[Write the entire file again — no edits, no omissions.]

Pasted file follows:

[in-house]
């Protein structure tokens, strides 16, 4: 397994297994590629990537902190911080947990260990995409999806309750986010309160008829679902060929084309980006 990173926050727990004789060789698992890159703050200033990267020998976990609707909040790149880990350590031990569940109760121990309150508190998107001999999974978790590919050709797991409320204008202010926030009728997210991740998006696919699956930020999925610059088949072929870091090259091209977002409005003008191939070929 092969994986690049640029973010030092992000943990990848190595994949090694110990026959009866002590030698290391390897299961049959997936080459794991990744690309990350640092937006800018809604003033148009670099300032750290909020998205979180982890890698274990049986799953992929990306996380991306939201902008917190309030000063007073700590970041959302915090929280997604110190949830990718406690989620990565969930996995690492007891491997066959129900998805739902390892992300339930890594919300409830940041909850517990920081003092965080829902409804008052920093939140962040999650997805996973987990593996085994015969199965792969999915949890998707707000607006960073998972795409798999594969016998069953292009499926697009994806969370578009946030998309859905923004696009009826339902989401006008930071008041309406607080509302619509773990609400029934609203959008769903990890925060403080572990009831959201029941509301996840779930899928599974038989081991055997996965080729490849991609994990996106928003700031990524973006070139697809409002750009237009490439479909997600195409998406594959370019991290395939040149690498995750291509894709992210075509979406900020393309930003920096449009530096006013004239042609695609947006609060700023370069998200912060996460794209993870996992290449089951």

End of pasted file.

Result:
[in-house]
């Protein structure tokens, strides 16, 4: 397994297994590629990537902190911080947990260990995409999806309750986010309160008829679902060929084309980006 990173926050727990004789060789698992890159703050200033990267020998976990609707909040790149880990350590031990569940109760121990309150508190998107001999999974978790590919050709797991409320204008202010926030009728997210991740998006696919699956930020999925610059088949072929870091090259091209977002409005003008191939070929 092969994986690049640029973010030092992000943990990848190595994949090694110990026959009866002590030698290391390897299961049959997936080459794991990744690309990350640092937006800018809604003033148009670099300032750290909020998205979180982890890698274990049986799953992929990306996380991306939201902008917190309030000063007073700590970041959302915090929280997604110190949830990718406690989620990565969930996995690492007891491997066959129900998805739902390892992300339930890594919300409830940041909850517990920081003092965080829902409804008052920093939140962040999650997805996973987990593996085994015969199965792969999915949890998707707000607006960073998972795409798999594969016998069953292009499926697009994806969370578009946030998309859905923004696009009826339902989401006008930071008041309406607080509302619509773990609400029934609203959008769903990890925060403080572990009831959201029941509301996840779930899928599974038989081991055997996965080729490849991609994990996106928003700031990524973006070139697809409002750009237009490439479909997600195409998406594959370019991290395939040149690498995750291509894709992210075509979406900020393309930003920096449009530096006013004239042609695609947006609060700023370069998200912060996460794209993870996992290449089951």